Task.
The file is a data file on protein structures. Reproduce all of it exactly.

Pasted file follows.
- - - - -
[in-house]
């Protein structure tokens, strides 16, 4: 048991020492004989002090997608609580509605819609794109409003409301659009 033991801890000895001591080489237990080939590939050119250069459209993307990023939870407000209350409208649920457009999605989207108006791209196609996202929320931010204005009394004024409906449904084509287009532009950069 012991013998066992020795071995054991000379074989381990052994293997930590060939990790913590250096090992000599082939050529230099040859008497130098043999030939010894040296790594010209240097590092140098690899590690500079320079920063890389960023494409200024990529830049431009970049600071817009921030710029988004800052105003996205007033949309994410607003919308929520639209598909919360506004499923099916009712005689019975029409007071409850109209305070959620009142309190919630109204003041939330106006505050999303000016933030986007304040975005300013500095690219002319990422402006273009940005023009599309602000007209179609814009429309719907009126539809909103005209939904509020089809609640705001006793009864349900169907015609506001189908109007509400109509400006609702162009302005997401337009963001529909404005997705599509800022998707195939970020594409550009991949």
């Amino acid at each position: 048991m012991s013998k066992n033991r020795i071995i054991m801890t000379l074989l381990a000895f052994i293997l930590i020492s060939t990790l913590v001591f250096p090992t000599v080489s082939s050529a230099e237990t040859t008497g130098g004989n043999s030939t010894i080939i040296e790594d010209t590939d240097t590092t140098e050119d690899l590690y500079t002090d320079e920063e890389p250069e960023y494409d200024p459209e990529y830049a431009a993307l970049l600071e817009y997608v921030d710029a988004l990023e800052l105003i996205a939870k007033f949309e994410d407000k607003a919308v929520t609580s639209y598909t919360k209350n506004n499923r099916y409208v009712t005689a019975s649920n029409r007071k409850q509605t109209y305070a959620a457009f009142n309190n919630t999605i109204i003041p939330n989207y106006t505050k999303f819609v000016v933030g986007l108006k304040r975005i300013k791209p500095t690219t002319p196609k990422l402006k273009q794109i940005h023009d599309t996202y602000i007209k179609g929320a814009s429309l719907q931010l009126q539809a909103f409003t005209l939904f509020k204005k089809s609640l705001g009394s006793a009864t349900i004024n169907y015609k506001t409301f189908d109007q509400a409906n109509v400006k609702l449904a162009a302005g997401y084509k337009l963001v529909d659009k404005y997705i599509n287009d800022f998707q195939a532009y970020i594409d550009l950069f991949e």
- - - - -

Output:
[in-house]
């Protein structure tokens, strides 16, 4: 048991020492004989002090997608609580509605819609794109409003409301659009 033991801890000895001591080489237990080939590939050119250069459209993307990023939870407000209350409208649920457009999605989207108006791209196609996202929320931010204005009394004024409906449904084509287009532009950069 012991013998066992020795071995054991000379074989381990052994293997930590060939990790913590250096090992000599082939050529230099040859008497130098043999030939010894040296790594010209240097590092140098690899590690500079320079920063890389960023494409200024990529830049431009970049600071817009921030710029988004800052105003996205007033949309994410607003919308929520639209598909919360506004499923099916009712005689019975029409007071409850109209305070959620009142309190919630109204003041939330106006505050999303000016933030986007304040975005300013500095690219002319990422402006273009940005023009599309602000007209179609814009429309719907009126539809909103005209939904509020089809609640705001006793009864349900169907015609506001189908109007509400109509400006609702162009302005997401337009963001529909404005997705599509800022998707195939970020594409550009991949």
């Amino acid at each position: 048991m012991s013998k066992n033991r020795i071995i054991m801890t000379l074989l381990a000895f052994i293997l930590i020492s060939t990790l913590v001591f250096p090992t000599v080489s082939s050529a230099e237990t040859t008497g130098g004989n043999s030939t010894i080939i040296e790594d010209t590939d240097t590092t140098e050119d690899l590690y500079t002090d320079e920063e890389p250069e960023y494409d200024p459209e990529y830049a431009a993307l970049l600071e817009y997608v921030d710029a988004l990023e800052l105003i996205a939870k007033f949309e994410d407000k607003a919308v929520t609580s639209y598909t919360k209350n506004n499923r099916y409208v009712t005689a019975s649920n029409r007071k409850q509605t109209y305070a959620a457009f009142n309190n919630t999605i109204i003041p939330n989207y106006t505050k999303f819609v000016v933030g986007l108006k304040r975005i300013k791209p500095t690219t002319p196609k990422l402006k273009q794109i940005h023009d599309t996202y602000i007209k179609g929320a814009s429309l719907q931010l009126q539809a909103f409003t005209l939904f509020k204005k089809s609640l705001g009394s006793a009864t349900i004024n169907y015609k506001t409301f189908d109007q509400a409906n109509v400006k609702l449904a162009a302005g997401y084509k337009l963001v529909d659009k404005y997705i599509n287009d800022f998707q195939a532009y970020i594409d550009l950069f991949e």